Discover more from The Matterhorn: truth in fiction
Fashion as text - a month-long series
Welcome to The Matterhorn: intersections of literature & art! I investigate ideas through the arts with a cultural studies lens. You can check out the podcast here with links to Apple and Spotify. For more on writing, yoga, and culture, please visit my other Substack called Yoga Culture.
Thanks for joining me here! I would love to hear your thoughts in the comments.
What does your clothing say about you?
Fashion is just…clothing, right? I mean we go to the shops in person or online and choose something and put it on. We might consider the purpose of the clothing in terms of comfort or appropriateness. We might consider the way a color or fit flatters our bodies. We might enjoy trying new trends and keeping up a current edge on culture.
I am certainly no fashionista or fashion expert, but I am interested in the way clothes change over time, the way they make us feel, their cultural origins, and the debates about the impact of fashion world, such as the environmental impact of micro-seasons and fair wages and working conditions for workers.
I also think fashion can be fun. It’s one of the ways we can play with aesthetic or identity everyday if we choose to. I grew up in New England in the 80s and 90s, replacing my grunge-inspired daily go-tos in high school with LL Bean, Polo, The Gap, and J. Crew in college. One might call it conformity, but it was also what was available in the Freeport outlets not far from campus. Anyway, more than half my time was spent in track clothes, which I probably gave a lot more thought to at least in terms of their performance capabilities.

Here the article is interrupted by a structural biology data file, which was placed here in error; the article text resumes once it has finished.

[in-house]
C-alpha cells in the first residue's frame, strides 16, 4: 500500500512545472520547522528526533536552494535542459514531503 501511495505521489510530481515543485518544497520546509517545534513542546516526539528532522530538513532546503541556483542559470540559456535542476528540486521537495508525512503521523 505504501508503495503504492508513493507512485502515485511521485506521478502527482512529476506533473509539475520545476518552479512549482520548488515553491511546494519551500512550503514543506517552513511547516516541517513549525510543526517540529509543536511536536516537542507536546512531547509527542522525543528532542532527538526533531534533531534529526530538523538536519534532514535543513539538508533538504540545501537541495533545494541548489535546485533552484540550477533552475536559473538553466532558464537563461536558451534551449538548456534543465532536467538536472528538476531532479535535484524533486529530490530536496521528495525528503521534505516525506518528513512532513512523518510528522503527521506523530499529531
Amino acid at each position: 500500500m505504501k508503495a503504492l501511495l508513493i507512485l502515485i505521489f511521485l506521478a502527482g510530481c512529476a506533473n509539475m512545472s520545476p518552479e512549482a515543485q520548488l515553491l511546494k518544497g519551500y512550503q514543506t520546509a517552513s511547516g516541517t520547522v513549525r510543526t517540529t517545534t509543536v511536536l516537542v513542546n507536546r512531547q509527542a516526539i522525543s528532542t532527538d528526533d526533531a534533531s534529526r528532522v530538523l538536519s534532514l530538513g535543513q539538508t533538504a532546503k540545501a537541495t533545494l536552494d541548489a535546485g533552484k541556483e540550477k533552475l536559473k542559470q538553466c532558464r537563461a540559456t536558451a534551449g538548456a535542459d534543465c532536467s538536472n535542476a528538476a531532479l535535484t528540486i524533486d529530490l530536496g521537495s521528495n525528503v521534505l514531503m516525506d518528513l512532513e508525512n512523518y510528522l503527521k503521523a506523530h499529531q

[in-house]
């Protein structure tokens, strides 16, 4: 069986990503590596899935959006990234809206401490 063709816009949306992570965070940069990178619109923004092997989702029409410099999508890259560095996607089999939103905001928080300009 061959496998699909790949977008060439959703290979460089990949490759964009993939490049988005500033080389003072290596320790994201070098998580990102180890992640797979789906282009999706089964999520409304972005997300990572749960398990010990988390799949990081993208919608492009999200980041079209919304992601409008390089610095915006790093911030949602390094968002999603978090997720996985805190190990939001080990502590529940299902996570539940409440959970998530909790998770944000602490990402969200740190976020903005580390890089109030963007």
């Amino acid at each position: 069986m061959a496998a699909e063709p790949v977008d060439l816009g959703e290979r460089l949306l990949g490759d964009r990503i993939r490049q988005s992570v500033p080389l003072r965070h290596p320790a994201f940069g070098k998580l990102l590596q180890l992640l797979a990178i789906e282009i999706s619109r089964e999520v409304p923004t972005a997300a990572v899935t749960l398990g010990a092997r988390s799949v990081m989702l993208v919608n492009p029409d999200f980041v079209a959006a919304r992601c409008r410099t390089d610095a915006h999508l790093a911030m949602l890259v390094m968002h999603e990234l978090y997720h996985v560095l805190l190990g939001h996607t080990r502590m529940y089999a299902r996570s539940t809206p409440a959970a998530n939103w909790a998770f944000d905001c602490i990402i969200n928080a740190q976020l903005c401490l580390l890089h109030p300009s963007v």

After many years of more professional attire, such as tailored-looking dresses, whilst teaching, I’m back to being a big fan of the band t-shirt and even the odd flannel in winter, but I also float into many categories. I like to play with the relationship between clothing and identity in this way, often moving between personas that are all real. I wrote something about this for Modern Women last year: “Trading in for a Writer’s Wardrobe: how sartorial switches help us move on.” Spoiler alert: wear what you want!
Something I mention in the article is specific items of clothing or accessory that give you writing ‘superpowers’, like my college roommate’s feather boa which she donned religiously for each paper she wrote (and aced). For, who writes about music and a lot more, it’s this fabulous jacket, which he discusses in this Note: